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Bylaws - Indicate Meeting Date

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The first section of the article on meetings should fix the day on which regular meetings of the society are to be held—as by specifying, for example, "the first Friday of each month." If the words "unless otherwise ordered by the Society [or "Executive Board"]" are added, the date can be changed in an unusual circumstance, but only for that single meeting on that particular occasion, and not for a period of time including several meetings. To change the general rule fixing the time for meetings would require amendment of the bylaws. The hour and place at which meetings are to be held should not be specified in the bylaws, but should be established by a standing rule (2) adopted by the society or, if it is empowered to do so, by the executive board.

We are deciding if our bylaws should indicate when our Board of Trustees and Church Council meet.  For me it seems that it should specify at least the date such as "second Thursday of each month" similar to the example given above would be best.  Personally, I think having this makes it easier to find people willing to be nominated for a position because they can see in general if it fits in their schedule.  I thought I had read before if the date isn't specified at a minimum it should state who can call the meeting but I am unable to find this.  

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The language about who can call meetings is applicable to Special Meetings.

Regular meetings, such as those set in the bylaws do not need "calling", and if set in the bylaws take place automatically on the date(s) specified.

The bylaws definitely sholuld have language on Special Meetings as well, or they cannot be held at all.

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Gary,

Thank you for your response. 

So is it best for the regular meetings to have dates specified in the bylaws?  If bylaws allow for a called meeting (special meeting) then it should indicate who can call that meeting, correct?

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Yes, and having a provision for canceling a regular meeting, using language like that which you quoted is probably a good idea, depending on the liklihood of blizzards or hurricanes in your regioin.  Without such a provision, the meeting must be held.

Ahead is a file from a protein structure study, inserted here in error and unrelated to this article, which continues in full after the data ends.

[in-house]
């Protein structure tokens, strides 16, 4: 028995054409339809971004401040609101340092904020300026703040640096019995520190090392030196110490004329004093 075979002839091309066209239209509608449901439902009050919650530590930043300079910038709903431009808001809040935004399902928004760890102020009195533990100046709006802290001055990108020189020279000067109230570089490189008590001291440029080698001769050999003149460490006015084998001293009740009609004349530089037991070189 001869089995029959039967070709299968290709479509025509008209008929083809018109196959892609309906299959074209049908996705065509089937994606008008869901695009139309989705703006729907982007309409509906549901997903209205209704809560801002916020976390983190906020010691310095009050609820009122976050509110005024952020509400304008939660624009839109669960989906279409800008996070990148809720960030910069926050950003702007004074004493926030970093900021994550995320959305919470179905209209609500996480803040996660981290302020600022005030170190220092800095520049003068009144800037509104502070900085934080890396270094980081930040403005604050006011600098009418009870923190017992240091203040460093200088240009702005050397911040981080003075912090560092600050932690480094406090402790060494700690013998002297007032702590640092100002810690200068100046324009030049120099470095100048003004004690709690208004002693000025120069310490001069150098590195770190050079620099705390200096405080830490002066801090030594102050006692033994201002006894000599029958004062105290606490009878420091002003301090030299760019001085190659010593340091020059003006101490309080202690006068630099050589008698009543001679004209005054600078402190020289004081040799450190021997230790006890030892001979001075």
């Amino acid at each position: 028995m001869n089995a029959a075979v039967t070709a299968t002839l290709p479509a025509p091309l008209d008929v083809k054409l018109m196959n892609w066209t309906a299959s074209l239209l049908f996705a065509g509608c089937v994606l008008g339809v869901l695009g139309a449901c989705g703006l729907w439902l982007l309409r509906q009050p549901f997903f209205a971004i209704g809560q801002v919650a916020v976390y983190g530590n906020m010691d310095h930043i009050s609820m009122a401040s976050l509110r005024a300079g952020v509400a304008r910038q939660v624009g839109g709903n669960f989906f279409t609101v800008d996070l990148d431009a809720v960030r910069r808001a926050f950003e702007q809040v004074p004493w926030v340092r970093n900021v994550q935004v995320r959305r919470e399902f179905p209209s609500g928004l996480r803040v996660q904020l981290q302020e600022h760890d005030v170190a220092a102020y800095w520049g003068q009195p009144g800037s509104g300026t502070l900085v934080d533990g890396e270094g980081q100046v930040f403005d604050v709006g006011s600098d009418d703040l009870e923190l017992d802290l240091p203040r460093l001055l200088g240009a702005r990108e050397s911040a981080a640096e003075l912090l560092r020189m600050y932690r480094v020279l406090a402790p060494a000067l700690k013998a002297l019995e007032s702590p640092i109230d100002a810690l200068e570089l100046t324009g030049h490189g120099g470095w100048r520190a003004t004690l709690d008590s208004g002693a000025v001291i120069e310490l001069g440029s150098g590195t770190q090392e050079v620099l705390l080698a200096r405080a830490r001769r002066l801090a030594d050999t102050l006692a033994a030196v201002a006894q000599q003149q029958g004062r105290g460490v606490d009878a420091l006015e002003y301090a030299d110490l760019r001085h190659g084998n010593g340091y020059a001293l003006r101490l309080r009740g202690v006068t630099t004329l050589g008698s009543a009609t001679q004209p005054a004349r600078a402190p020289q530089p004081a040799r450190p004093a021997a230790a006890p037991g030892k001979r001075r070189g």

A typical rule regarding special meetings would authorize the president to call them, and would also provide a method for going around a president who refused to consider the wishes of the memers to have a meeting.  The secondary method usually involves a certain minimum number of members issuing a request to the Secretary, who would issue the call for the special meeting, even if the president did not like it.

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18 minutes ago, Gary Novosielski said:

Yes, and having a provision for canceling a regular meeting, using language like that which you quoted is probably a good idea, depending on the liklihood of blizzards or hurricanes in your regioin.  Without such a provision, the meeting must be held.

I don't  know that I would  go so far as to say that without a provision for canceling meetings, a scheduled meeting MUST be held regardless of the circumstances:  blizzard, hurricane, flood, riots, etc.   It is true that RONR contains no provision for canceling a meeting, but it certainly doesn't say the meeting MUST be held regardless of circumstances.  Common sense must come into play at some point.

In reality, it is quite common for presidents to announce that meetings have been "canceled" regardless of whether there is authorization in the bylaws or rules for doing so.  And if it is in the middle of a blizzard or hurricane you can be pretty sure that nobody is going to show up and the meeting is not going to be held.  :)

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23 hours ago, Richard Brown said:

I don't  know that I would  go so far as to say that without a provision for canceling meetings, a scheduled meeting MUST be held regardless of the circumstances:  blizzard, hurricane, flood, riots, etc.   It is true that RONR contains no provision for canceling a meeting, but it certainly doesn't say the meeting MUST be held regardless of circumstances.  Common sense must come into play at some point.

In reality, it is quite common for presidents to announce that meetings have been "canceled" regardless of whether there is authorization in the bylaws or rules for doing so.  And if it is in the middle of a blizzard or hurricane you can be pretty sure that nobody is going to show up and the meeting is not going to be held.  :)

Common sense may say one thing and RONR another.  Wouldn't be the first time <grinduck>.

But I think it's still correct to say that according to the rules in RONR, the meeting must be held.  The fact that a president who is not authorized to cancel a meeting announces that it is canceled does not prevent those with snow chains and a contempt for danger from holding the meeting anyway.

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